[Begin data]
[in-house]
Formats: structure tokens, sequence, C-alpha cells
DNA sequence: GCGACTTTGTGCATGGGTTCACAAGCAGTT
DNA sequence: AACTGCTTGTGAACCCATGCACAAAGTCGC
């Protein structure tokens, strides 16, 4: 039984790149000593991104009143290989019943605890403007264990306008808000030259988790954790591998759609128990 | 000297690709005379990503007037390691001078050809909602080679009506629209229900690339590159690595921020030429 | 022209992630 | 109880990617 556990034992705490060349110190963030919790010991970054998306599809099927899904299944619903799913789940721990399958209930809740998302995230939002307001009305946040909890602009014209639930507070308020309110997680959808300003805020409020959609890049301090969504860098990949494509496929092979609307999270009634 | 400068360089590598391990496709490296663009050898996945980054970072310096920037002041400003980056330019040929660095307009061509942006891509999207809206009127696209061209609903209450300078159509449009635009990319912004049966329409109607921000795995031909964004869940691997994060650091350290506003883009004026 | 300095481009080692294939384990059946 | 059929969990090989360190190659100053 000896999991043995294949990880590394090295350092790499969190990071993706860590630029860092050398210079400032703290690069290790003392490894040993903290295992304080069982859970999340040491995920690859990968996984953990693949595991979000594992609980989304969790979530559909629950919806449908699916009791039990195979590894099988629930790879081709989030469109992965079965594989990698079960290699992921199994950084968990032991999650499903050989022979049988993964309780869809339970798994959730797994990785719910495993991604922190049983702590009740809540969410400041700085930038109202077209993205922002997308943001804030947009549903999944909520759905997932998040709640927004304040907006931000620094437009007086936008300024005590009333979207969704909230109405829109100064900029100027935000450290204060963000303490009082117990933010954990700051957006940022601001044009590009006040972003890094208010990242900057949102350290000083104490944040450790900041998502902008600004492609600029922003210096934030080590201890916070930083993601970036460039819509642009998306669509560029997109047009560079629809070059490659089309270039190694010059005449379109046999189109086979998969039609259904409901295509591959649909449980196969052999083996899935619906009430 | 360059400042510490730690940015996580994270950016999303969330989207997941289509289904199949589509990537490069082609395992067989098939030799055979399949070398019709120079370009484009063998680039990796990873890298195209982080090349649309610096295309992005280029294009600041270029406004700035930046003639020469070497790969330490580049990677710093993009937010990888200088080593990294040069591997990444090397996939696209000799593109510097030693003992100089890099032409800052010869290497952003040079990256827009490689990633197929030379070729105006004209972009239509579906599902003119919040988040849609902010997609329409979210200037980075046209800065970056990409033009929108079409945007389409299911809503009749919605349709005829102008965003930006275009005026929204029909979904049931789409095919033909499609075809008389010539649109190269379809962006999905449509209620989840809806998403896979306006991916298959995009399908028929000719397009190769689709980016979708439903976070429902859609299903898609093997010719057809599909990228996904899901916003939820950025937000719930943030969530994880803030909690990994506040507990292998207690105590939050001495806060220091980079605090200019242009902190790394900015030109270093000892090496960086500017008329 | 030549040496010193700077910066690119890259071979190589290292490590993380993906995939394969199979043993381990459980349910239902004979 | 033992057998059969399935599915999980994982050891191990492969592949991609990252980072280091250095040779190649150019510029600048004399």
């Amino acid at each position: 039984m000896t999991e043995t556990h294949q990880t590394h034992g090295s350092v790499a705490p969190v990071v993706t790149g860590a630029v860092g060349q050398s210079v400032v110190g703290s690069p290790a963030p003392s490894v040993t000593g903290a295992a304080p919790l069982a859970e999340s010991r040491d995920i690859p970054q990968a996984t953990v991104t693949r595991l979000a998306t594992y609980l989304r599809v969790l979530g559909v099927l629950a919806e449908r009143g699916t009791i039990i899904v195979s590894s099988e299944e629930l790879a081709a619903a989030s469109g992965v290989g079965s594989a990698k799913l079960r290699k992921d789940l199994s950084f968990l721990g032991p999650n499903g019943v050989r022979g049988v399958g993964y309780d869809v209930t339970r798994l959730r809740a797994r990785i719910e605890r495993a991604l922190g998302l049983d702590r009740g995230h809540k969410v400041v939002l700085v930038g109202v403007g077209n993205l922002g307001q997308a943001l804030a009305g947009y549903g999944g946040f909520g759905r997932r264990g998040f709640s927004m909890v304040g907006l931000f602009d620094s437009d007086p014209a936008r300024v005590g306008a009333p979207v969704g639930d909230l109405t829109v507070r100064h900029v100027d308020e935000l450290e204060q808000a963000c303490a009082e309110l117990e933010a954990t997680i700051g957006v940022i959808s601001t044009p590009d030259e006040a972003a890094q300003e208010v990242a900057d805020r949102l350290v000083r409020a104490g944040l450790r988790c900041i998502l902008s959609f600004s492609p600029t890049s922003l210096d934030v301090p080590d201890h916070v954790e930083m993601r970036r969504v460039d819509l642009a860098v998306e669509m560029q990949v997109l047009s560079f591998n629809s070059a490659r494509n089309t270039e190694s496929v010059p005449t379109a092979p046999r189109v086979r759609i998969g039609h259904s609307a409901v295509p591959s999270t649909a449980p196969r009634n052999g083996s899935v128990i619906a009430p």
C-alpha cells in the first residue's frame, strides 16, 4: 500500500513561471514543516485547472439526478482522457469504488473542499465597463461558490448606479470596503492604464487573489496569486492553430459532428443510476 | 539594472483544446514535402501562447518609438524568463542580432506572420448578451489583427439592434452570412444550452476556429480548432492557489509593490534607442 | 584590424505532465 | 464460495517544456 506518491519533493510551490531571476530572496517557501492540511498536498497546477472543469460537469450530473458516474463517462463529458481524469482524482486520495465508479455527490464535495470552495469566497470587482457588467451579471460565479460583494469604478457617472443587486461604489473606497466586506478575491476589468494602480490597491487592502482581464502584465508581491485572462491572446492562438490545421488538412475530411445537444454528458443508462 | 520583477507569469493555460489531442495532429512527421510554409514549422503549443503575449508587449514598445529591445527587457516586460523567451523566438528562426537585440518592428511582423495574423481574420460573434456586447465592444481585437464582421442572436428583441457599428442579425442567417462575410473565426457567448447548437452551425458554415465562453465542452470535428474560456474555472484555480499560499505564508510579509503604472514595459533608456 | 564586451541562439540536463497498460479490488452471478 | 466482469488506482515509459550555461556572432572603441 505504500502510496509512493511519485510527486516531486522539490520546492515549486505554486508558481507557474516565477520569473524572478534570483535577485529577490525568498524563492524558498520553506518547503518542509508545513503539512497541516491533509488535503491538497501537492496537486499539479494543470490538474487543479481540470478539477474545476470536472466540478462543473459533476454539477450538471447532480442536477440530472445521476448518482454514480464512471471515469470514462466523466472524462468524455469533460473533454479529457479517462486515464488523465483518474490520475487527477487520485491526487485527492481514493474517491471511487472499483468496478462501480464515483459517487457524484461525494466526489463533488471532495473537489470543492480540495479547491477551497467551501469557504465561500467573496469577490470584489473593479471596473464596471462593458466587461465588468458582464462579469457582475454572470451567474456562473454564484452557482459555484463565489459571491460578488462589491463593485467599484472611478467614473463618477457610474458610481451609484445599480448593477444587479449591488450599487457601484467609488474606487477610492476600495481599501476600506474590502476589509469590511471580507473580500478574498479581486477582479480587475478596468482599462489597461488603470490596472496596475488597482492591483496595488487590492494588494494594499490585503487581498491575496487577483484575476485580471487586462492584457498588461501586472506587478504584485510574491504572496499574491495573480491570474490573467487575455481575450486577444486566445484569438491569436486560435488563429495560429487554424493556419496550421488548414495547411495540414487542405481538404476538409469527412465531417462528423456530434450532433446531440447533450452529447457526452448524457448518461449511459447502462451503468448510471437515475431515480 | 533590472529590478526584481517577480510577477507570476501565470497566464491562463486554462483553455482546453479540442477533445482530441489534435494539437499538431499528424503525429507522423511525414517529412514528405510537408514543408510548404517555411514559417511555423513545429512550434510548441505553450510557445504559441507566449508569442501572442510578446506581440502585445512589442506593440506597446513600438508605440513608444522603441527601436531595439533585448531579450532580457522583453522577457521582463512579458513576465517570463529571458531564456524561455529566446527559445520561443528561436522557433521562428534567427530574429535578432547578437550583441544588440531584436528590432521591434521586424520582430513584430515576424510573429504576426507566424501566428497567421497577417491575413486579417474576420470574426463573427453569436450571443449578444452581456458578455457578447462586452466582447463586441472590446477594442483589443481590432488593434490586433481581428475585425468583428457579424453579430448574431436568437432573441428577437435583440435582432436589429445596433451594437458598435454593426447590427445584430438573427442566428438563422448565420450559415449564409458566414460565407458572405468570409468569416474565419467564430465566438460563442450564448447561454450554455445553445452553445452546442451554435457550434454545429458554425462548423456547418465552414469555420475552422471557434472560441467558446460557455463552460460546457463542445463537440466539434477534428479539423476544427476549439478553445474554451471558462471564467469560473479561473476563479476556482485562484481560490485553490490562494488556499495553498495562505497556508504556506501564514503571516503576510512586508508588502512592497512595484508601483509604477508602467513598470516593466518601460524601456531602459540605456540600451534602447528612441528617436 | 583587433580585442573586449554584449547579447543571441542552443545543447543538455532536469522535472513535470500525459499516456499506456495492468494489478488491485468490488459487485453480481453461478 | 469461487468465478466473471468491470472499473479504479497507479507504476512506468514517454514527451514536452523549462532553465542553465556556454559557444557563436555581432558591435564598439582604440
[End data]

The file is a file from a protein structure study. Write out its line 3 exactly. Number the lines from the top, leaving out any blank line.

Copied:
DNA sequence: GCGACTTTGTGCATGGGTTCACAAGCAGTT